Not all of the Batu Cave’s predators are small invertebrates. Slithering through the dark, cave racer snakes, growing as long as eight feet, stalk rats. They climb to the cavern ceiling and wait with open mouths for an unlucky bat to fly into their awaiting jaws. The caves’ largest predator and most recent arrival is a dog known only as girl. She is the third generation of dogs to live in the cave, but the first to spend all of her time there. Proving the ability of life to adapt to almost any situation, girl has not gone out into the light in over five years. The cave’s staff began feeding her when they realized she had learned to hunt bats. They removed her litter of puppies when, after several weeks in the cave, they did not opened their eyes. The staff was concerned that a new variety of blind cave dog would upset the balance of the delicate ecosystem.
The history of human interaction within the cave has been one of folly and discovery, piety and greed. The caves were first discovered by Chinese farmers in 1816. They used the guano inside to fertilize their fields. Prior to the advent of chemical fertilizers, guano provided some of the most effective means of fertilizing crops (today organic farmers have returned to using guano, though its sustainability is questionable). This made guano a highly lucrative commodity in the late nineteenth century. In the 1950’s, enterprising politicians in the expanding metropolis of Kuala Lumpur saw the possibility of tourist dollars and opened the dark caves to the public. Over the next forty years of unsupervised exploitation all but the least accessible recesses of the caverns would fall victim to desecration and pilfering. Pieces of stalactite which took centuries to form were quickly reduced to cheap souvenirs and visitors scrawled their names across the ancient cavern walls.
After pressure from scientists and NGO’s, the Malaysian government finally agreed to hand over control of the cave to the Cave Management Group who has worked tirelessly to restore the natural ecosystem, foster academic study, and advocate for the protection of similar cave systems across Malaysia. The Cave Management Group, which receives no government funding, supports protection of the cave through closely supervised and highly informative guided tours. These tours only venture through one third of the dark cave system. Another third is restricted to scientific research only, while the deepest remaining section home to the trapdoor spiders is closed to human contact.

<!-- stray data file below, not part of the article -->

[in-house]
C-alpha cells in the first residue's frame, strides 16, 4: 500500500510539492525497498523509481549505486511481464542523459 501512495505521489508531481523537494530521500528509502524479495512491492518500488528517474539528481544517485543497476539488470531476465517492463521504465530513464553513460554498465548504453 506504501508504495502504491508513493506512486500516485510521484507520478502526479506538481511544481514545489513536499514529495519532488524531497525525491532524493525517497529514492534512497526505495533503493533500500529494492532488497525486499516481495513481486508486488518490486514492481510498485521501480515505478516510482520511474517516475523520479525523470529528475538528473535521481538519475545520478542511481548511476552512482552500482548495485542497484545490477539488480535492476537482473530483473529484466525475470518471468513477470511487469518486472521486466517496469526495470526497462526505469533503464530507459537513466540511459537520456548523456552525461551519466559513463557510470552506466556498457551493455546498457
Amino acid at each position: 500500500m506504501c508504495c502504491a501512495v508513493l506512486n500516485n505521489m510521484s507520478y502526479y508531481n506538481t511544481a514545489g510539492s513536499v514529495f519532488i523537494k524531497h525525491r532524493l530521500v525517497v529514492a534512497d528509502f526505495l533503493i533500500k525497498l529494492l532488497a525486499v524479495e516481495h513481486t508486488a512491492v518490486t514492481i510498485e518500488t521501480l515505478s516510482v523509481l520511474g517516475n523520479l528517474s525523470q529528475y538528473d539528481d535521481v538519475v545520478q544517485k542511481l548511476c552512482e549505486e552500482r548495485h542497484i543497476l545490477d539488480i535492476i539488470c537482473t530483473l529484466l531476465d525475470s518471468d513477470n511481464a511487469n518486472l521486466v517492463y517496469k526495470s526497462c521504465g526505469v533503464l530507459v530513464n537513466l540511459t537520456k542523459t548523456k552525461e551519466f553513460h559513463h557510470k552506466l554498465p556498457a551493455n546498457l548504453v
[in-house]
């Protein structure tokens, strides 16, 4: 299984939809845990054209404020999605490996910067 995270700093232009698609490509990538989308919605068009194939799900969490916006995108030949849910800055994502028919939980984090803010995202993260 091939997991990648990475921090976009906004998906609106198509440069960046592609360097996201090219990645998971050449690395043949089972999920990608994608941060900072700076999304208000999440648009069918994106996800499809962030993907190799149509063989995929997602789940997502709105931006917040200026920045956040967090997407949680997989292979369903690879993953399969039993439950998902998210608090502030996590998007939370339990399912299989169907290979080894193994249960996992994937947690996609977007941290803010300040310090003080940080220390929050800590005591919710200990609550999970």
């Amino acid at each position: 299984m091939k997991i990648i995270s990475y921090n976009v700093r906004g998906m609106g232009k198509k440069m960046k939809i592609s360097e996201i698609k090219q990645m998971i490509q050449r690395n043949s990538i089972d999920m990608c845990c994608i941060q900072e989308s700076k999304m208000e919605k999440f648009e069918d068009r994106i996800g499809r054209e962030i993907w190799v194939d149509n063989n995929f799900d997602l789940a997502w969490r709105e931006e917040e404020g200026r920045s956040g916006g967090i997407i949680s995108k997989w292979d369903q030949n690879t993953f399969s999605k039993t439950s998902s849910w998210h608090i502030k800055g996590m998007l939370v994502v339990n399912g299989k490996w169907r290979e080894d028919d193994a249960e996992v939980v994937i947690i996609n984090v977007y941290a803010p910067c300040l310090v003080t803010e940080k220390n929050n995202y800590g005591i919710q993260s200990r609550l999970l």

Unfortunately the majority of Malaysia’s limestone caves are being systematically destroyed for their marble reserves. While Malaysia has vast marble deposits in caves which are sealed from the surface and therefore lifeless, mining efforts concentrate almost solely on the ecologically diverse surface mines which can be exploited much more affordably. If you happen to be in the market for marble we recommend as always doing consumer research to see from where and by what means your materials are being sourced.
Though the loss of these ecosystems may seem a rather insignificant cost to provide the world with relatively inexpensive stone countertops and a slight increase Malaysia’s GDP, the sharp decline in the bat population will have very noticeable consequences for Malaysia’s human population. The fruit eating bats are the primary pollinators of durian and other fruiting trees. Without them, a staple of the Malaysian diet may disappear. The insect eating bats, able to consume up to half their body weight in a single night are essential to controlling the mosquito population, thereby reducing the spread of Malaria and other life-threatening insect borne diseases.
To add insult to injury, the Malaysian government recently moved forward with granting developers approval to construct two twenty-three story condominiums directly in front of the Batu caves. This construction will not only block the view of the city but it also presents the very real risk of collapsing both the dark cave and the cave housing the sacred Hindu shrines. Public outcry from conservationists and worshipers has led to a temporary injunction being placed on the project.
The future of the Batu Caves as well as Malaysia’s limestone cavern ecosystems as a whole is rather uncertain. If you are a traveler to Malaysia, we highly recommend doing yourself and the caves a favor by taking the well-guided and fascinating dark cave tour (35 ringgits) when visiting the Batu Caves, a must see if you are in Kuala Lumpur. With advanced notice adventure tours are available that take you further into the dark cave system.